Neil Young Biographer
Author of "Shakey"
Neil Young News
Jimmy McDonough is the author of the acclaimed book "Shakey: A Neil Young Biography". The chronicle of writing "Shakey" turned out to be nearly as fascinating as the subject itself. Weighing in at over 700 pages, the biography -- while flawed -- is considered to be one of the most definitive rock and roll biographies ever written. McDonough spent eight years writing the book and interviewed more than 300 of Neil's associates.
In an interview on National Public Radio, Jimmy McDonough commented on the nickname "Shakey" as the title of his biography on the rock and roll icon Neil Young:
Jimmy McDonough's credentials to profile Young are unarguably impressive. In a L.A. Weekly article by Jonny Whiteside, McDonough's music writing career is put into perspective:
McDonough’s writing is tough, probing, full of street-hustler style, yet hits with a cerebral impact. He was ready for a challenge, and Young magnanimously offered him a free hand, typical of the singer’s renowned image as an unfettered, purely creative force: He consented to sit for five consecutive days of interviews and would have no approval over McDonough’s work, save for passages dealing with specific members of his immediate family. With this assurance, McDonough committed himself to “devote his exclusive services and full time” to the book, and a lucrative deal was struck with Random House in August 1991; the contract was a $350,000 deal; the initial advance topped $100,000, with $85,000 going to McDonough and $20,000 to Young. McDonough relocated to the West Coast in 1991 to begin research."
While the project ended in a $1.8-million lawsuit for fraud, the book was eventually published. In the lawsuit McDonough v. Young (BC 229130) filed in Los Angeles County Superior Court in May 2000, it stated:
"In December 1998, however, Young revealed himself to be a contradiction in terms, using the wealth and power he had accumulated from his musical and business success to squelch publication of the biography. Unilaterally and without contacting McDonough, Young, through his handlers, repudiated his agreements with McDonough and with Random House, Inc. Young did so without ever stating a single specific objection to any material in the biography. But for Young's actions, Random House, Inc., would have published the biography."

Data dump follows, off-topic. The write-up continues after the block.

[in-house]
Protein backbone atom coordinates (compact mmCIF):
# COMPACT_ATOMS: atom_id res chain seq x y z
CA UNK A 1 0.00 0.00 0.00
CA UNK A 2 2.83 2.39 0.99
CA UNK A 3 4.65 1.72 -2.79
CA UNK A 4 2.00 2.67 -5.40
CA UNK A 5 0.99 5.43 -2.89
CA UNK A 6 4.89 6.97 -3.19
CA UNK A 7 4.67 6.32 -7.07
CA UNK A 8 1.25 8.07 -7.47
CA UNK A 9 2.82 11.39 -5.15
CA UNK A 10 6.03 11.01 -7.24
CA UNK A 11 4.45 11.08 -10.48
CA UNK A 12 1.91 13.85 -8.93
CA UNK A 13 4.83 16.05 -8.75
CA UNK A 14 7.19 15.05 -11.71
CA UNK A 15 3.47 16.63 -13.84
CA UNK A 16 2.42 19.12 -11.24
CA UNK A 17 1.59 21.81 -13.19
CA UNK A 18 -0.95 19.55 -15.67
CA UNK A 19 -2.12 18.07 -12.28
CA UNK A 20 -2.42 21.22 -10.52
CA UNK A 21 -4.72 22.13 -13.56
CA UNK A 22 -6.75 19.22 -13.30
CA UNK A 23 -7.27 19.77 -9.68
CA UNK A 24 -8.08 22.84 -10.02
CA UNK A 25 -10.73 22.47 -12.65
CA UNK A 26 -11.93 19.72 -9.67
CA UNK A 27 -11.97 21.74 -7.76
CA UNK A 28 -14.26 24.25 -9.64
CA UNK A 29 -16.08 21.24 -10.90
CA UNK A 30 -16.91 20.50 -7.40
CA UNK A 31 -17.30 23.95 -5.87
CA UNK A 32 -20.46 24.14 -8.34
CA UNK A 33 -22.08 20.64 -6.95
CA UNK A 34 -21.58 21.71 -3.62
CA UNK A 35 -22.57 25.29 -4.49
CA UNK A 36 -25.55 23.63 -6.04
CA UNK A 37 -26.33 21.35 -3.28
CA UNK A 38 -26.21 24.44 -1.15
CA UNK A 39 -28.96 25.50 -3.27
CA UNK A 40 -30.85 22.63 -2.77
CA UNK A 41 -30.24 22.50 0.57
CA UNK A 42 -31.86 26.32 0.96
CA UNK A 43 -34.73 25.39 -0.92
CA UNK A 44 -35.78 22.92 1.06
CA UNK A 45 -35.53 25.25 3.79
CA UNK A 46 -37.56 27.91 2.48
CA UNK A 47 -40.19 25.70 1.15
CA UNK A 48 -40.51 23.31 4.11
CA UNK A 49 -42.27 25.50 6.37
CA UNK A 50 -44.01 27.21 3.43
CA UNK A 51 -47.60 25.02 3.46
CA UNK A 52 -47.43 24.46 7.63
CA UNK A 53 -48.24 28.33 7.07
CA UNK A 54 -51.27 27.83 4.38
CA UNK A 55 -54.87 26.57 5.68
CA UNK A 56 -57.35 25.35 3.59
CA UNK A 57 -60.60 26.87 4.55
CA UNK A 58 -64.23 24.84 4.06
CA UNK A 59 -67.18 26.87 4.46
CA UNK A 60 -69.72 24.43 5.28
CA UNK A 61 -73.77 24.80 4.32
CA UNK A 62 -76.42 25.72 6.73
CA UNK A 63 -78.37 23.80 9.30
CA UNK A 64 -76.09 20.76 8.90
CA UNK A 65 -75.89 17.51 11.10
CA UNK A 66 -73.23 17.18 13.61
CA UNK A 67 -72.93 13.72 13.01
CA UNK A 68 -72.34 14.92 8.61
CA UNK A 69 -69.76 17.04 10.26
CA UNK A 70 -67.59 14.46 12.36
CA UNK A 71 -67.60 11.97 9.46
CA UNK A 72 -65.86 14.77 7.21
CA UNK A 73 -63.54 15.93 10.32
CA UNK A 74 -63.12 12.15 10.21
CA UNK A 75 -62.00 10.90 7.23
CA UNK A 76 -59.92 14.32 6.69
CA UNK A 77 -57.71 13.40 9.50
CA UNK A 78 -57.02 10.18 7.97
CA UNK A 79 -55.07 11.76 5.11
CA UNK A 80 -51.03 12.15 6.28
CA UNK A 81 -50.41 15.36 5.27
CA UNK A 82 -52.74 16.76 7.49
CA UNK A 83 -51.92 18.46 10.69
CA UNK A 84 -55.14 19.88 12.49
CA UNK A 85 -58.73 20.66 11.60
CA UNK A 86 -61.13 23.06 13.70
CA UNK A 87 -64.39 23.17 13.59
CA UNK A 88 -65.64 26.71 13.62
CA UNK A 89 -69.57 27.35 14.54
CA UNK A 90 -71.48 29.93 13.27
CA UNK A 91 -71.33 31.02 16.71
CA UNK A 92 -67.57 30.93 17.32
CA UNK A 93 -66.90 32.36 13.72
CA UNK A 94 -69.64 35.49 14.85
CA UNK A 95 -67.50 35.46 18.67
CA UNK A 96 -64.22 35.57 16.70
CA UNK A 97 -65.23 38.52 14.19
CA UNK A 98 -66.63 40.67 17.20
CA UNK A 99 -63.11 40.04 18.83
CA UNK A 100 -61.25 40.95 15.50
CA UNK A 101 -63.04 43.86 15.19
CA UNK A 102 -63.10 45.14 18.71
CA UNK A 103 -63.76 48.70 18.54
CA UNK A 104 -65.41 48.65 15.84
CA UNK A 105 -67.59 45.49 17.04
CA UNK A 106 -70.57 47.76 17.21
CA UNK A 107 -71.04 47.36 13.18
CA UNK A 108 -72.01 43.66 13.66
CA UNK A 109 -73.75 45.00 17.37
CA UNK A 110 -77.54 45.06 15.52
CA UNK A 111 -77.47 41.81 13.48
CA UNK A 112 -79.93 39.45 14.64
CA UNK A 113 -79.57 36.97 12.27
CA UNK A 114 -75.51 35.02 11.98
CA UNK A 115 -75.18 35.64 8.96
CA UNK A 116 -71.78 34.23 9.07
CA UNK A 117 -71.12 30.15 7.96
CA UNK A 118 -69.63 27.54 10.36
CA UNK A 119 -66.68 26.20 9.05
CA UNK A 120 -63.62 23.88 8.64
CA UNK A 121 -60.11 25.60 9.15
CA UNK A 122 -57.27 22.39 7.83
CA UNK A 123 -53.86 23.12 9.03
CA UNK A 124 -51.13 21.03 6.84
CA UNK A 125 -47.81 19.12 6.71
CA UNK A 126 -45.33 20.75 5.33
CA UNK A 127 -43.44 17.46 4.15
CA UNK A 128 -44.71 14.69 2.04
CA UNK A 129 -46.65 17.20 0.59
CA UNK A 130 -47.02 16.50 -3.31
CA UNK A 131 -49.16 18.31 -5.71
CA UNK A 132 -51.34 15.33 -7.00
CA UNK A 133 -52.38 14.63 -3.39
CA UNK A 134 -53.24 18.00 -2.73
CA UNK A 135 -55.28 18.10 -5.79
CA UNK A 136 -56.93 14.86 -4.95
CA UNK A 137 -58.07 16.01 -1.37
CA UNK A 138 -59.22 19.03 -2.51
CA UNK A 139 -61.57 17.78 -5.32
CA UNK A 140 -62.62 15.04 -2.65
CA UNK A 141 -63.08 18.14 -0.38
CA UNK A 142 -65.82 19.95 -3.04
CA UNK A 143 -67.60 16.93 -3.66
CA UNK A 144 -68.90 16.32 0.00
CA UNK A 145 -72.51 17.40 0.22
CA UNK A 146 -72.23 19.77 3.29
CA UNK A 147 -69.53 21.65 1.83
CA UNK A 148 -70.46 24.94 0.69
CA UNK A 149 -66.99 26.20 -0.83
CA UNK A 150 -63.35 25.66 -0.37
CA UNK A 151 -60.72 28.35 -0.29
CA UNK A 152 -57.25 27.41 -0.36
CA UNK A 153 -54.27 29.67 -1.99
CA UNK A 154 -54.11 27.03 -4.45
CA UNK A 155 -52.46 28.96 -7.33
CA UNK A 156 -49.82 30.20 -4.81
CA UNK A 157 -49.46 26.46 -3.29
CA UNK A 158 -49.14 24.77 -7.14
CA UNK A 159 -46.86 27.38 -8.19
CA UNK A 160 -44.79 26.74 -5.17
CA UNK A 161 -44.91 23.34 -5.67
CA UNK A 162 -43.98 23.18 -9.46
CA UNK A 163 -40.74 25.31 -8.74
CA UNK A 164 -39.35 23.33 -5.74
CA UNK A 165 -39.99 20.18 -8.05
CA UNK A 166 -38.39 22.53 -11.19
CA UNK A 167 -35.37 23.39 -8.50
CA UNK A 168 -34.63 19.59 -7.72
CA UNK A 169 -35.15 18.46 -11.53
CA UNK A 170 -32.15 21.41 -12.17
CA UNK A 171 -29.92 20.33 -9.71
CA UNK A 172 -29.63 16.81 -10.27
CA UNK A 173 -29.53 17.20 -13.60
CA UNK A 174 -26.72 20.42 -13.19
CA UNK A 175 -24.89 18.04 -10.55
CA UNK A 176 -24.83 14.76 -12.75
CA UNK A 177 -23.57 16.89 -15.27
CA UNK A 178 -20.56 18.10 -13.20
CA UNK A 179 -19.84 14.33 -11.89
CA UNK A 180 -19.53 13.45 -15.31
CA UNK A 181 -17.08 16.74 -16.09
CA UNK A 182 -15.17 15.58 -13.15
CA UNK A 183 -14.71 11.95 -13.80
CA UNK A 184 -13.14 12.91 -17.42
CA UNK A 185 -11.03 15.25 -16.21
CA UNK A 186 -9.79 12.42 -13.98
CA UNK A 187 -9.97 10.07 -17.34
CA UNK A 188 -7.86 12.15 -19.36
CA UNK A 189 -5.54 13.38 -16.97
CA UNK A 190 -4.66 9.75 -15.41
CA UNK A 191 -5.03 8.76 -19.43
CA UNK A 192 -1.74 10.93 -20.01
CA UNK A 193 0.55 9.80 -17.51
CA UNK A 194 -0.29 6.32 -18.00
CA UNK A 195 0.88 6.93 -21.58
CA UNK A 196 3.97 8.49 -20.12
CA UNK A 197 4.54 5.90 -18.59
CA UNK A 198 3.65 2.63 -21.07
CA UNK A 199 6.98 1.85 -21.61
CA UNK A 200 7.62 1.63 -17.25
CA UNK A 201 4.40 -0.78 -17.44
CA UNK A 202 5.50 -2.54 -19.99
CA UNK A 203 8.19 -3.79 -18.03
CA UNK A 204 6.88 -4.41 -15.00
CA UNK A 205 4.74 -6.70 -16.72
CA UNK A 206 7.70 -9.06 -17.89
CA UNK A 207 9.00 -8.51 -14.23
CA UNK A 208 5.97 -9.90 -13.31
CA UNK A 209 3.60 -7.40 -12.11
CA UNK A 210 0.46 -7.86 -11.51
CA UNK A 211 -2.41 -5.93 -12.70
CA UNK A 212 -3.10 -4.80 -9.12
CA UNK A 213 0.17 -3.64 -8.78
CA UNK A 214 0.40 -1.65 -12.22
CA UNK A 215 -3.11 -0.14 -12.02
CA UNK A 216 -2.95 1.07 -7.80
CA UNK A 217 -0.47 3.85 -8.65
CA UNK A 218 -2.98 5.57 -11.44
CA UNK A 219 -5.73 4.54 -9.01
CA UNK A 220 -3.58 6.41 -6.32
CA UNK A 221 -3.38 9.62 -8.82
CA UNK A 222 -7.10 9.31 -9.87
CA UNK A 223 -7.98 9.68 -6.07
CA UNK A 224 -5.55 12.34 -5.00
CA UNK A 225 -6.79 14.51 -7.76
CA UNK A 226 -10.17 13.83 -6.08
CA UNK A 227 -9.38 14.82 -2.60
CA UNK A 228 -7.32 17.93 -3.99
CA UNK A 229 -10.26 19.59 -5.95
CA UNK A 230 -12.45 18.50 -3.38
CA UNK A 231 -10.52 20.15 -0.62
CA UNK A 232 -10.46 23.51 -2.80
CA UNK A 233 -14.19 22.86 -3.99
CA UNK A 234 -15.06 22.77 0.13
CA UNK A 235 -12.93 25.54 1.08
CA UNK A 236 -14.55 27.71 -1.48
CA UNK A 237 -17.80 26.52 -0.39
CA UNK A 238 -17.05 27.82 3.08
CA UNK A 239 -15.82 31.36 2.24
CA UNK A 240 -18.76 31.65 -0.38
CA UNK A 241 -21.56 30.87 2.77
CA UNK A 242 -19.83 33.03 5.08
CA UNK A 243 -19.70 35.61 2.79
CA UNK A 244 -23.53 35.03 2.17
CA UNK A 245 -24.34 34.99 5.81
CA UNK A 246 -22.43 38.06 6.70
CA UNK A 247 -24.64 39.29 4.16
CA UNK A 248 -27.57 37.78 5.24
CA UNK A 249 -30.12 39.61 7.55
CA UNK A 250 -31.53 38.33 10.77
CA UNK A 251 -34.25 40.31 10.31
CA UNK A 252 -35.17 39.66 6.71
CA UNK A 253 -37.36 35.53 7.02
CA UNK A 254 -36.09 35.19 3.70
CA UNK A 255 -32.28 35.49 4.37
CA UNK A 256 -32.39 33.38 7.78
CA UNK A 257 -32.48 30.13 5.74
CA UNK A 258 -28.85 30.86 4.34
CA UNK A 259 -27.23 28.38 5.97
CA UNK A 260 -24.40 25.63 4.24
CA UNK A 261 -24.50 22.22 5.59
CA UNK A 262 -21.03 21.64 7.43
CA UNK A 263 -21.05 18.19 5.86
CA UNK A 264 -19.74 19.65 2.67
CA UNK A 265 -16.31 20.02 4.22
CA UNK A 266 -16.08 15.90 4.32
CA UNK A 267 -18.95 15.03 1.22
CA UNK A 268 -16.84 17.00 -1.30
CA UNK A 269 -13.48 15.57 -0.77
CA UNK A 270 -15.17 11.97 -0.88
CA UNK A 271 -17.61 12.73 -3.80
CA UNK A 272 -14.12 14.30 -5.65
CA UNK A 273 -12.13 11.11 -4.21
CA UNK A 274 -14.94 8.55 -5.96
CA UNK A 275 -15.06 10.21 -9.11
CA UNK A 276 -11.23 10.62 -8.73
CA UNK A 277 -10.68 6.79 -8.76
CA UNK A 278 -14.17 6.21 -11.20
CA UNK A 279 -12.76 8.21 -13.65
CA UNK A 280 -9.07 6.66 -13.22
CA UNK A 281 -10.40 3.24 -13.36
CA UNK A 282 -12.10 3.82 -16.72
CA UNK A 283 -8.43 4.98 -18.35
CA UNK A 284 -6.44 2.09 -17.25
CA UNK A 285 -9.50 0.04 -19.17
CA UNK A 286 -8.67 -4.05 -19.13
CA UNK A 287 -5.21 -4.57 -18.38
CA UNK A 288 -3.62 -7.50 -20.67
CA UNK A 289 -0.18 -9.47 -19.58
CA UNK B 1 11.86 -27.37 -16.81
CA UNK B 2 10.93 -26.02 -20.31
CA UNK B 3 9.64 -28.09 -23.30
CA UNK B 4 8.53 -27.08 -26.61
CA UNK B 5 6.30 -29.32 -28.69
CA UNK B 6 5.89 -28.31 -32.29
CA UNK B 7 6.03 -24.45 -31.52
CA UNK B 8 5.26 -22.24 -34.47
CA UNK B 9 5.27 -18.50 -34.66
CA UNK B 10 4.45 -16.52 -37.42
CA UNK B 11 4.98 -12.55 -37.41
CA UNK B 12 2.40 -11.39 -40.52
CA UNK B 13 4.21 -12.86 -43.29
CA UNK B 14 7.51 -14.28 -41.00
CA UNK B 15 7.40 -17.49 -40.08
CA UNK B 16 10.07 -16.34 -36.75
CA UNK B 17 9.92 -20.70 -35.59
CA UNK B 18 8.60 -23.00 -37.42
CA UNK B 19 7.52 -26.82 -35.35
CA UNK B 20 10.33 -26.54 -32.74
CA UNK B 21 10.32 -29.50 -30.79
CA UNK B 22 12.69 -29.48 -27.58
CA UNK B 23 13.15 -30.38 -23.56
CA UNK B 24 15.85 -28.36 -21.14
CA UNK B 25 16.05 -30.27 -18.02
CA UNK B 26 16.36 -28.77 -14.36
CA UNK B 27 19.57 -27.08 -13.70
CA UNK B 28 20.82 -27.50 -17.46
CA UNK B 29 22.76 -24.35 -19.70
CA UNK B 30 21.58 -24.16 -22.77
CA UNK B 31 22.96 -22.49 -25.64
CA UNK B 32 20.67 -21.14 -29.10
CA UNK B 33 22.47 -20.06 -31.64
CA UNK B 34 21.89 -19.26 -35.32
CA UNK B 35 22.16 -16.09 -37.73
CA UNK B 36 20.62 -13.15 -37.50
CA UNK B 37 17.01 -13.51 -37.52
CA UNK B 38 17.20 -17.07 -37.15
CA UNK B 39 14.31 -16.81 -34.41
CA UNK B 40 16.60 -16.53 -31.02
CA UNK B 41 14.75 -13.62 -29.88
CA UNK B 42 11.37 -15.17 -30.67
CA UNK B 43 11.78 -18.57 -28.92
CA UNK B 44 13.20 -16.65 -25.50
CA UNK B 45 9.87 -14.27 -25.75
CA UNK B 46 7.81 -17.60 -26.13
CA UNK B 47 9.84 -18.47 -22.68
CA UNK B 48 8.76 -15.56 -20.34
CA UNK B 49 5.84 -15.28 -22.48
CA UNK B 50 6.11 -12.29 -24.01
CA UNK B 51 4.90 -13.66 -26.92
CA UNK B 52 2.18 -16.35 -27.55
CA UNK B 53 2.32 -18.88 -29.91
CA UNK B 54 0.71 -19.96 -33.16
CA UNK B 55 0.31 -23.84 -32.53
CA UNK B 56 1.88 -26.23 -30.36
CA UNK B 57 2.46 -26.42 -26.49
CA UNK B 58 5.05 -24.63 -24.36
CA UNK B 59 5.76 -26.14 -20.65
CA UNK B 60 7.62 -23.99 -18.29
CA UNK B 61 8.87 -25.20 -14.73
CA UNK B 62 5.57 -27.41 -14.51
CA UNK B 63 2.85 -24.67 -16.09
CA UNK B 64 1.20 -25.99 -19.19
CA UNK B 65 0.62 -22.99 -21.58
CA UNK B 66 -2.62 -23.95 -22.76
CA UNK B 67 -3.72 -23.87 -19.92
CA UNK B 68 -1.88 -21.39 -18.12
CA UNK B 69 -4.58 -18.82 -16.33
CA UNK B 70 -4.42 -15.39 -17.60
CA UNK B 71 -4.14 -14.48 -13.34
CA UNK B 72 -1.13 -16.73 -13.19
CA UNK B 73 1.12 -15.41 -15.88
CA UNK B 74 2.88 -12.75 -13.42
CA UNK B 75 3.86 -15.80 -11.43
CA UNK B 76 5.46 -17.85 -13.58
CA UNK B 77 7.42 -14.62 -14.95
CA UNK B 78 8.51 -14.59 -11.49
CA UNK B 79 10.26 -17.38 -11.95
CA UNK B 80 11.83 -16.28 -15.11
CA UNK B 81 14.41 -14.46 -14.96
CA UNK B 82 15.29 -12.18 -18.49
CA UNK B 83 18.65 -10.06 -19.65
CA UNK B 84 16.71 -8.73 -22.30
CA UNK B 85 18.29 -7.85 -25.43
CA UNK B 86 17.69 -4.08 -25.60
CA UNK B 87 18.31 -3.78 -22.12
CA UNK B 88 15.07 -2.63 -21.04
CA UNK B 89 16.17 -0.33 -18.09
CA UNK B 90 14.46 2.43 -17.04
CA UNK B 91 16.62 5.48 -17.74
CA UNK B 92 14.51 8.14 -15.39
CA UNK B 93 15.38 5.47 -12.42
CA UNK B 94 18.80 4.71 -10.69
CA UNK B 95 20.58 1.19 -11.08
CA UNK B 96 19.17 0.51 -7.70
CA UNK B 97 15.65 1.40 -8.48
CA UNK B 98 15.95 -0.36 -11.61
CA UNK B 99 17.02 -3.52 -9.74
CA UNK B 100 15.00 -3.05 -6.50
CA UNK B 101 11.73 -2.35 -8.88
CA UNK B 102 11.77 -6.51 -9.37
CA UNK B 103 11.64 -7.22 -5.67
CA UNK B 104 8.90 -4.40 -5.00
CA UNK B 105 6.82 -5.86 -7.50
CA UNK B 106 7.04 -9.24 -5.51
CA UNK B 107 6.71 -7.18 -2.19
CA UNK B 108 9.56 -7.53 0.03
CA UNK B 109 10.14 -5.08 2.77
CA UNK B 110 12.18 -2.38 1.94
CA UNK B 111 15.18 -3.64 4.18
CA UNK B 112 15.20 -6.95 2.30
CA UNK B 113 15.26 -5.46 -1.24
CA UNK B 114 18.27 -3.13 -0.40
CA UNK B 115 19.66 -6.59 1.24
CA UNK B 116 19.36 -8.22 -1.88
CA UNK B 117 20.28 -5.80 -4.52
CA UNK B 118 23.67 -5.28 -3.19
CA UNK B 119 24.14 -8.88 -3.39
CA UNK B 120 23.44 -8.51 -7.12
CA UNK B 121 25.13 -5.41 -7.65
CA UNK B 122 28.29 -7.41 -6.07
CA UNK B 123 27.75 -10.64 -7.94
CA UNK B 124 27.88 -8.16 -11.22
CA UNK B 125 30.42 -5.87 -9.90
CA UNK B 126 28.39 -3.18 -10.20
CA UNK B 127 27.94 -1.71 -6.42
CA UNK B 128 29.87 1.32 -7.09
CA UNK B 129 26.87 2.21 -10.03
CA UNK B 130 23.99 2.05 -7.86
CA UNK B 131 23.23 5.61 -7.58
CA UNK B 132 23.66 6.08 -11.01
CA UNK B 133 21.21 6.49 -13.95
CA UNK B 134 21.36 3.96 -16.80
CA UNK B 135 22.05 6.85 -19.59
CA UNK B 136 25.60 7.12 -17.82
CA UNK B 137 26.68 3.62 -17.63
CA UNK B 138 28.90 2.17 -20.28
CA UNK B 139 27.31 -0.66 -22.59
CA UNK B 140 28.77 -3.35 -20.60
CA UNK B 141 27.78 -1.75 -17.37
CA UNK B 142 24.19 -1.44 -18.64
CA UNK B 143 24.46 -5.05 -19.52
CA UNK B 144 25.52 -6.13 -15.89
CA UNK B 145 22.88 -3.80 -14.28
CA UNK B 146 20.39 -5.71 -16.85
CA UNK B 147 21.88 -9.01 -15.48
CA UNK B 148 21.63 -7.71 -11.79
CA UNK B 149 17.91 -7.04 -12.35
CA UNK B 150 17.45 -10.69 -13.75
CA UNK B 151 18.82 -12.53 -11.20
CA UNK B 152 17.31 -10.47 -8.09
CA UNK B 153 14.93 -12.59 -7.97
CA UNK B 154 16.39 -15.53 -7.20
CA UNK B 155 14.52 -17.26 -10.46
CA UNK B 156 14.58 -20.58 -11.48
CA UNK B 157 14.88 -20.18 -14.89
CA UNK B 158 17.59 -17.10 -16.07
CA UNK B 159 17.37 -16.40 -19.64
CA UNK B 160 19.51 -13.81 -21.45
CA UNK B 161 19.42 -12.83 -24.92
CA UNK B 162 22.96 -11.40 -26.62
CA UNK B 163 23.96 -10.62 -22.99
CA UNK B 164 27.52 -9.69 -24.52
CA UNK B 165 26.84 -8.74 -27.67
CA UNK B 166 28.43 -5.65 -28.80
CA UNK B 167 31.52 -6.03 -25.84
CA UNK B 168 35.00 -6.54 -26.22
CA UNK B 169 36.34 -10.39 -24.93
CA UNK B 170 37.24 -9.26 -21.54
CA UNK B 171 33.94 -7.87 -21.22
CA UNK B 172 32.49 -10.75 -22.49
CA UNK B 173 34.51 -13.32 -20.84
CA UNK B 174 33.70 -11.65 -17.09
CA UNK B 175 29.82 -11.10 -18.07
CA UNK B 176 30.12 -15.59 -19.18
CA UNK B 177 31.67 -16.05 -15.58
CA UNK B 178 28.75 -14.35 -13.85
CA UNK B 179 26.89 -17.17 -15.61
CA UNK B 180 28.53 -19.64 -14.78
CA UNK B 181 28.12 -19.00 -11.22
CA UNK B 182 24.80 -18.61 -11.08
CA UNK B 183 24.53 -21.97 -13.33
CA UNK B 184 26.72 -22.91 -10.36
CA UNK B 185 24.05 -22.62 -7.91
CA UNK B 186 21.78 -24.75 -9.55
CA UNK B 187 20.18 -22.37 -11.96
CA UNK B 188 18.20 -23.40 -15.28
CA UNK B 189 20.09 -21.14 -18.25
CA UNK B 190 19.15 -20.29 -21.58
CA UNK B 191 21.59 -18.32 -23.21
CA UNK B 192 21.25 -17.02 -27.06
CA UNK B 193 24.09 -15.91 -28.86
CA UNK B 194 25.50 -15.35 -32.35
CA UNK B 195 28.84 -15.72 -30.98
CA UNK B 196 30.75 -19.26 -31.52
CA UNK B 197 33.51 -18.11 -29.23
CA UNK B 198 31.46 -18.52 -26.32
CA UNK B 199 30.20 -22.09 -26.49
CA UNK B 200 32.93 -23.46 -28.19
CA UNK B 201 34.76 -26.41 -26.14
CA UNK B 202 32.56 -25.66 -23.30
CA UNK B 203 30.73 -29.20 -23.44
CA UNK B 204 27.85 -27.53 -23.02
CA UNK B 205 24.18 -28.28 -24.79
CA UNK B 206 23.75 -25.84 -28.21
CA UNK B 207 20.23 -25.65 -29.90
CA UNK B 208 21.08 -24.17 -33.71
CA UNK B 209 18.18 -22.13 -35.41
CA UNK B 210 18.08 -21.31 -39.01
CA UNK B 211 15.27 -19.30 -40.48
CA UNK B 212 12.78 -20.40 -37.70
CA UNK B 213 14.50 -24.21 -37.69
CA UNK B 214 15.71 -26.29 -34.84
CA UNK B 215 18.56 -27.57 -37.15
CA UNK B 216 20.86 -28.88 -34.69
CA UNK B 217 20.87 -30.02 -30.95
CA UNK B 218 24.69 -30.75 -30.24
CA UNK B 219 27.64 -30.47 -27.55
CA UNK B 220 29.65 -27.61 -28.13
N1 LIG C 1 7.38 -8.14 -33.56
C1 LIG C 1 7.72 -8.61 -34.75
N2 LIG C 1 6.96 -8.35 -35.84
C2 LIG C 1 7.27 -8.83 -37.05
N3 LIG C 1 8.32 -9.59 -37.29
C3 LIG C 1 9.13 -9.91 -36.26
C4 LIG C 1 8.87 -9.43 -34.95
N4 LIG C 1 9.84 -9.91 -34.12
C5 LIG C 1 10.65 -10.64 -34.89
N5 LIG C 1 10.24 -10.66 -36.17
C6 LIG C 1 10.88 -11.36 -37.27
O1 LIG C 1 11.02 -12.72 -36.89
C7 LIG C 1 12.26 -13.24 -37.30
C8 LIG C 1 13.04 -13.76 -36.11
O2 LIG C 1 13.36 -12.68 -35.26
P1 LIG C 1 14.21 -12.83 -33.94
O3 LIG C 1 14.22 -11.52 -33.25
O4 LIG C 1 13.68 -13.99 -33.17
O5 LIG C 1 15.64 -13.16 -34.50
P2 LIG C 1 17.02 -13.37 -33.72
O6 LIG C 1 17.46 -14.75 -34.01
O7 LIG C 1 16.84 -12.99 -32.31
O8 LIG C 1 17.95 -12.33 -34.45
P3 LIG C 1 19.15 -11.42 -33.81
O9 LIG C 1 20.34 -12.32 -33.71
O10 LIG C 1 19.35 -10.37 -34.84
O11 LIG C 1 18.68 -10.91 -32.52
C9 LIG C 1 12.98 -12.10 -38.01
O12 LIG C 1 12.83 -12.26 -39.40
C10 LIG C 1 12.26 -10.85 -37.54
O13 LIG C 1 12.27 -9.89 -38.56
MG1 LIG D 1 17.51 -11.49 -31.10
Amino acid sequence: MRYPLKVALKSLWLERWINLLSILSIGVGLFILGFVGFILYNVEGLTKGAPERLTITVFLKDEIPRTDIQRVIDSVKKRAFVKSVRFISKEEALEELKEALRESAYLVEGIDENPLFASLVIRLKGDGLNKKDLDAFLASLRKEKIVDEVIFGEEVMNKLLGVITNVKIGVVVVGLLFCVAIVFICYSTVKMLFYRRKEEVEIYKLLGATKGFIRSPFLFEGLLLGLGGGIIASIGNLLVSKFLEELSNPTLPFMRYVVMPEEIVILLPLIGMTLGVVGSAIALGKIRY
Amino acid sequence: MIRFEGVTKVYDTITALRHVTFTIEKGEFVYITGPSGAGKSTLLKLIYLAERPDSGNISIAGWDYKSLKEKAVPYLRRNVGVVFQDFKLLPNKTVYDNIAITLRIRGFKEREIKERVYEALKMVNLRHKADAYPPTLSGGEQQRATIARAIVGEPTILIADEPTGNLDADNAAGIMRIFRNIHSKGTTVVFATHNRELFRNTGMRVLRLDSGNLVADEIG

"The loss of almost a decade of Jimmy McDonough's creative life has been devastating to him. The lawsuit alleges that it is the final result of Young's actions."
In an article on Slate, Marc Weingarten writes on the "Shakey" lawsuit:
Yet, as McDonough enumerates in painstaking detail, Young the rock star wields control obsessively, and that, more than anything else, may explain why he tried to spike the book. This is a man who will ruthlessly punish those who don't bend to his will. Drummer Kenny Buttrey tells McDonough that, during one tour in the early '70s, Young made him play so hard, with oversized sticks — vengeance, apparently, for an exorbitant salary request — that a pool of blood began to amass on his snare. Young fired him shortly thereafter. There are lots of anecdotes like that in Shakey, and despite Young's well-known rep for heartlessness, they're chilling to read."
McDonough seems to have finally moved on from what became the most challenging writing assignment of his career and commented on the challenges of interviewing Neil and the publishing lawsuit ordeal:
(More of Denver Gazette (July 2003) interview on Bad News Beat.)
From Guardian Unlimited article by Adam Sweeting with Young commenting on the Shakey biography:
From McDonough's interview with Neil in the Village Voice (Winter 1989) which is where Jimmy and Neil first meet to discuss writing the liner notes for the infamous, and still unreleased, Archives Box Set:
I had plenty to think about in the limo. To me, Neil Young is just Jerry Lee Lewis with longer hair. Fuck 'Sugar Mountain' - Young's music is only good when he's crazy. His best records are his most obsessed - Tonight's The Night, Zuma, or On The Beach. While Young still seems crazy in the '80s, the records he made were straitjacketed by Young's insistence on playing characters: first he was a techno-rocker, then a rockabilly hipster, then a country conservative. He did everything but make music about Neil Young. And all the great material that he was playing live never made it to vinyl. "
Jimmy McDonough comments on the Greendale tour in the Denver Gazette (July 2003):
"He's touring with, like, 50 people - dancers, family members - and they act out the songs behind Crazy Horse, playing them, and mime the words in a style you haven't seen since the silent era. I gotta tell you man . . . wow. He's definitely done something original again.
"You gotta admire the cojones on the guy. He goes out in front of a huge audience and plays 'em an entire album they ain't heard, with a bunch of non-actors emoting it out, and cardboard sets. It's just really Neil, for better or for worse.
"He's definitely following his muse . . . right off a cliff. It just blew the back of my head off. I don't know where he goes from here."
Also, for more on Jimmy McDonough, see the biography book "Shakey" page.
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